Thank Parents For Your Parent Advocacy For Learning Disabilities, Dyslexia, and/or ADHD
Dads make a huge difference and we would like to report next year that more dads are making the difference for their child in tandem with their wife — or ex-wife for your child with dyslexia, learning disabilities and/or ADHD/
This is a link to an NCLD (National Center for Learning Disabilities) interview with Michael Kaczor, a friend and a Master Advocate on Dads Make the Difference for Children with Learning Disabilities
Michael makes some excellent points, including:
– Homework often takes hours longer than it should for students with dyslexia, learning disabilities and/or ADHD — even though schools often have rules that say a child should only do 10 minutes per grade — dads can often make sure their child does not spend too long
– Make sure both parents, especially dads, make it too all IEP (Individual Education Plan) or other school meetings. It is unfair, but true, that dads can often be listened to when moms are not
– Know your rights — read the procedural safeguards
Additional Comments on Parent Advocacy For Learning Disabilities
As parents, we often try and do too much for our children with learning disabilities. When it comes to homework, parents, including us, often help your child and the teacher never sees exactly what your child does and does not know.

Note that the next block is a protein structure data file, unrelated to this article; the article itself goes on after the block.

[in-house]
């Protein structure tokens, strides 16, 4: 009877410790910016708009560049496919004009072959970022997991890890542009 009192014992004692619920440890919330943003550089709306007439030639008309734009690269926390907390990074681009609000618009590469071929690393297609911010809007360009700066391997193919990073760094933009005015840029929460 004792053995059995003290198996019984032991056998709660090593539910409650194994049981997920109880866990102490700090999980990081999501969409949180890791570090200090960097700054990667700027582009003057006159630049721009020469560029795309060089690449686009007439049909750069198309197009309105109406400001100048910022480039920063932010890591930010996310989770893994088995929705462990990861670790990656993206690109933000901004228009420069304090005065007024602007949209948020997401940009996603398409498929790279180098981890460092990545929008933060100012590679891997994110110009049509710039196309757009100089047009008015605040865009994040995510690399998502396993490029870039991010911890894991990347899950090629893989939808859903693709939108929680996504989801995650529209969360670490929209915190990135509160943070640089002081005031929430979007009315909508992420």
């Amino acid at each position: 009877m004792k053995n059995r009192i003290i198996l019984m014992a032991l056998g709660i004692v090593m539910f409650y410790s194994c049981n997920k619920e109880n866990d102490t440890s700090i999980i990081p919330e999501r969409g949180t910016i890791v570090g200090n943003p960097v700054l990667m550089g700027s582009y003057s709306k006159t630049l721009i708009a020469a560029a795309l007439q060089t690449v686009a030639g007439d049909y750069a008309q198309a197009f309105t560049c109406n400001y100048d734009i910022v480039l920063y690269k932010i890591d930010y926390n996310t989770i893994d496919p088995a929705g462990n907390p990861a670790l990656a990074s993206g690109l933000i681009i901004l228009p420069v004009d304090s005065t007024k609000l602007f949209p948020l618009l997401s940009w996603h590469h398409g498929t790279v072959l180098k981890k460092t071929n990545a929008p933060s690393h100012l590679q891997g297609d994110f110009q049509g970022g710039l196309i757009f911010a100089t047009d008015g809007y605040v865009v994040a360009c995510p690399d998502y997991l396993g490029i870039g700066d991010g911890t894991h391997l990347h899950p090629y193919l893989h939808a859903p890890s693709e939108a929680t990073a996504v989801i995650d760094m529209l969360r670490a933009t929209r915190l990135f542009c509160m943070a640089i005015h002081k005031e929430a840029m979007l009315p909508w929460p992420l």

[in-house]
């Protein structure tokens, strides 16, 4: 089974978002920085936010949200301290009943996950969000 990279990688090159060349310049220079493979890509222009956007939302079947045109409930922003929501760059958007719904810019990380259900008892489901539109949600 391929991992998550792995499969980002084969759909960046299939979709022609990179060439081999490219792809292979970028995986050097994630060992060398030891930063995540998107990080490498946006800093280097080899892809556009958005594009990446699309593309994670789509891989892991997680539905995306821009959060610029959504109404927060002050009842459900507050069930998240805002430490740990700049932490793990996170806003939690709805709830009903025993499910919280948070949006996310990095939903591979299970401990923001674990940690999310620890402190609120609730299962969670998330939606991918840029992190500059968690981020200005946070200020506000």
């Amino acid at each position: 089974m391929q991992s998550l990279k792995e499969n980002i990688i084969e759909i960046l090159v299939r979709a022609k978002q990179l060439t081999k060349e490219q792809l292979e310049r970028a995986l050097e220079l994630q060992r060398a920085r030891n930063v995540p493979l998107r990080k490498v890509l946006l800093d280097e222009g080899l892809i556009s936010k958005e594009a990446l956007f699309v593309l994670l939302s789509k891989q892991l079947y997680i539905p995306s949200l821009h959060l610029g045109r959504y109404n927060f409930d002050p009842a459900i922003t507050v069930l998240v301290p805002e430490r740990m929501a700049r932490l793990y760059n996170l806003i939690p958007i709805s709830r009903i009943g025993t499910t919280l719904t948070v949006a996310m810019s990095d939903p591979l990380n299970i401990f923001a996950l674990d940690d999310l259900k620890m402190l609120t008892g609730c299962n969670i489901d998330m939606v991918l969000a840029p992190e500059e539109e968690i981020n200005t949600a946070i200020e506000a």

We got the following recommendation from a Florida Department of Education Official — agree with your child’s teacher to not help your child with their homework for two weeks. The school should agree not to hold your child accountable for their struggles, but to use the exercise as an opportunity to see what your child does and does not know
With respect to what homework your child could and should do:
– We do not favor reducing the number of spelling or vocabulary does – – because it is critical to learn this information
– We do favor reducing the number of math problems your child is required to do – we often recommend having your child do the odd problems so one knows what the answers are
– When papers are assignment, one should consider shortening the assignments — for example, to have your child write a 5 page paper rather than a 10 page paper
When attending meetings to qualify your child for Special Education, with a learning disabilities designation, we strongly recommend your getting an independent evaluation of your child’s reading comprehension on passages equal in length and complexity to what your child will be tested on in school.
As far as testing goes, it is vitally important for you to know that RTI, or Response to Intervention, cannot be used to delay or deny an evaluation per a letter from Melody Musgrove — the Federal Director of OSEP — the Office of Special Education Programs. The Melody Musgrove Letter clearly says that RTI cannot be used to delay or deny an evaluation
It is important to understand that Parent Advocacy is both an art and a science. In many cases, it would be helpful to have a parent advocate who knows the rules, will fight for bold goals and accommodations and who works collaboratively with schools.